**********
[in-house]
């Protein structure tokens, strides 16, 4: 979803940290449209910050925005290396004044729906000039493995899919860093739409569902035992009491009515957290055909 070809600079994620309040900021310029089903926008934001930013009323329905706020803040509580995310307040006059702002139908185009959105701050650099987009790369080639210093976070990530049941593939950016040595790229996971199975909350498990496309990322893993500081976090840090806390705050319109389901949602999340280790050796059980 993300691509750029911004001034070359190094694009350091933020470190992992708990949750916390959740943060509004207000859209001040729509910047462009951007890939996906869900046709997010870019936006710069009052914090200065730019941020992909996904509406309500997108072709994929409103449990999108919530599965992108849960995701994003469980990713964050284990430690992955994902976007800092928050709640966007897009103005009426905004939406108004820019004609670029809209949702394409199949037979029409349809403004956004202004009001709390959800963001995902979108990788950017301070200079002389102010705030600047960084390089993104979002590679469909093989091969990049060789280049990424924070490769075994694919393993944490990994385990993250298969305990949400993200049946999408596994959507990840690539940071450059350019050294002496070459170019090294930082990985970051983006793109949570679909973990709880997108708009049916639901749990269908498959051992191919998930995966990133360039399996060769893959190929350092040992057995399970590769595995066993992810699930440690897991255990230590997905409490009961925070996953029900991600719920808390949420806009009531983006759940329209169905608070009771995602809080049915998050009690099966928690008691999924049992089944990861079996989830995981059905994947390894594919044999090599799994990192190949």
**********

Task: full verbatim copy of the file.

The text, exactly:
[in-house]
């Protein structure tokens, strides 16, 4: 979803940290449209910050925005290396004044729906000039493995899919860093739409569902035992009491009515957290055909 070809600079994620309040900021310029089903926008934001930013009323329905706020803040509580995310307040006059702002139908185009959105701050650099987009790369080639210093976070990530049941593939950016040595790229996971199975909350498990496309990322893993500081976090840090806390705050319109389901949602999340280790050796059980 993300691509750029911004001034070359190094694009350091933020470190992992708990949750916390959740943060509004207000859209001040729509910047462009951007890939996906869900046709997010870019936006710069009052914090200065730019941020992909996904509406309500997108072709994929409103449990999108919530599965992108849960995701994003469980990713964050284990430690992955994902976007800092928050709640966007897009103005009426905004939406108004820019004609670029809209949702394409199949037979029409349809403004956004202004009001709390959800963001995902979108990788950017301070200079002389102010705030600047960084390089993104979002590679469909093989091969990049060789280049990424924070490769075994694919393993944490990994385990993250298969305990949400993200049946999408596994959507990840690539940071450059350019050294002496070459170019090294930082990985970051983006793109949570679909973990709880997108708009049916639901749990269908498959051992191919998930995966990133360039399996060769893959190929350092040992057995399970590769595995066993992810699930440690897991255990230590997905409490009961925070996953029900991600719920808390949420806009009531983006759940329209169905608070009771995602809080049915998050009690099966928690008691999924049992089944990861079996989830995981059905994947390894594919044999090599799994990192190949």